Tom Poblete: He came back home to New London
Three words — the best words — that epitomize Tom Poblete:
He came home.
Born in New London, educated in New London, played basketball (a 1,000-point scorer) in New London. He could have applied his teaching degree from St. Anselm College in New Hampshire anywhere. But he returned to the 06320 to, as he says, "pay it forward."
Poblete, who graduated from New London High in 2000, was recently named the high school's Teacher of the Year.
"My dad (Tom) always made it a big deal to live in New London and stay in New London," Poblete said earlier this week. "He graduated from New London in '72 and had a lot of friends here. As time went on, some of his friends moved to the suburbs. My dad always felt it was important to stay here and instilled that in me at a young age. I'm lucky Lou Allen (the high school principal at the time) hired me."
That was 16 years ago. Poblete teaches social studies and has done some coaching as well. In spite of a frequently presented question — when are you going to move? — the young man who grew up near Pequot Chapel, now a husband and a dad — isn't going anywhere.
"I believe in New London Public Schools," Poblete said. "For me, I always wanted to send my kids through New London schools. I believe we produce excellent citizens. Through my 16 years, I've seen former students become doctors, scientists, Naval officers, dentists, lawyers. Every single year, New London High graduates kids who go to best colleges in the country. I've made it a point to stay here and send my kids here."
Now for today's understatement: Not everyone in this corner of the world shares Poblete's opinion about city schools. New London has been a regional punching bag for low test scores since forever. But if protests in our streets haven't taught us anything else in recent weeks, they've awakened us to this: An education is about totality, well beyond vapid standardized test score numbers. New London kids, simply through their experiences within a small, diverse city — and whose high school offers an Ethnic Studies class that ought to have folks from the burbs taking notes — own eclectic educations others are missing.
"The youth of today is more connected than any other generation," Poblete said. "Obviously, technology has a lot to do with that. I have faith in the kids today. They're becoming active with current events like never before. They're expressing what they want and are learning to speak out."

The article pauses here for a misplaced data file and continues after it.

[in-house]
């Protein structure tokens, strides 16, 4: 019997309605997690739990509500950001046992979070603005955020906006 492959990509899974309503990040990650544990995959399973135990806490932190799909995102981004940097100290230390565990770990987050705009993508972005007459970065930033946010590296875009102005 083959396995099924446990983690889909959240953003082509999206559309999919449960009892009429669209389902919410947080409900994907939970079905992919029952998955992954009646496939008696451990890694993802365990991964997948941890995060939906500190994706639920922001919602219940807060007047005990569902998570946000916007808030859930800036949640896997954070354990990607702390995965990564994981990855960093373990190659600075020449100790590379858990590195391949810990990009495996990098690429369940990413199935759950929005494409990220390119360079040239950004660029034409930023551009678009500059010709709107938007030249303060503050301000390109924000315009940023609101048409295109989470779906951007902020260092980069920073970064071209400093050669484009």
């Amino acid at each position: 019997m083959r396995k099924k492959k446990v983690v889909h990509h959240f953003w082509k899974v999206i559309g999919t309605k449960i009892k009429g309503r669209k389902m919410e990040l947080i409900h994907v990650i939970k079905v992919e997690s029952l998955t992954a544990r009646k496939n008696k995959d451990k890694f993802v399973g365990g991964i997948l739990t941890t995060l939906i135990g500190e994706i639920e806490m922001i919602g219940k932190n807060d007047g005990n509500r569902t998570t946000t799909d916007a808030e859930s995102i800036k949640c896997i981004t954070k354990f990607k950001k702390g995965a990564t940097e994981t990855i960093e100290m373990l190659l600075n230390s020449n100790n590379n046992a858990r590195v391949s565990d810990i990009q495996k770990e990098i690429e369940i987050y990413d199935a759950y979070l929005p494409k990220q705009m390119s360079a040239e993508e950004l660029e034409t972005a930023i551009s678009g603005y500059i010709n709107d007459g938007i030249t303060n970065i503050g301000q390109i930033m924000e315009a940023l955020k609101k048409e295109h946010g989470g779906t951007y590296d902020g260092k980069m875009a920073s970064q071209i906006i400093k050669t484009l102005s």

Perhaps kids who are being educated in New London — and Norwich as well — ought to consider education as a career. They are, of course, welcome to be the next Tom Poblete and return home. Or are their life experiences an even better fit for the suburbs, whose dwellers could benefit from more educational totality?
"Education in the classroom and even as a coach has changed a great deal since I was a student," Poblete said. "Everyone used to get treated the same. Held to the same standard. As a society, we are shifting. In education, it's very evident. We realize you can't teach and coach every student the same way. They all have different strengths and weaknesses.
"In the classroom, we've begun to modify our lessons. As a coach, the same thing. As a society, we are going through that period of adjustment. People's voices are being heard. We need to differentiate and recognize what other people are going through. We need to address the needs of all our students. All. Eventually, that will happen in the suburbs as well."
Happily for the 06320, Tom Poblete is home for good. He learned the "pay it forward" thing early. Now he is its best example.
"New London has a history of people paying it forward. It's the Whaler Pride thing of wanting to make it a better place," Poblete said. "Vaughn Dowsett was my Little League coach and never had any kids on the team. Roger Robinson, my rec basketball coach, is still coaching. His sons all coach now. Those are the people who make New London great. The youth football coaches who dedicate time, money, rides, food ... it's happened for years. (City councilor) Marty Olsen for years has come back to the high school to tutor kids. Valdez Madry, who I went to school with, runs a Christmas fundraiser to provide gifts for kids whose families don't have the money. I want to rise my kids in a community with people like this."
This is the opinion of Day sports columnist Mike DiMauro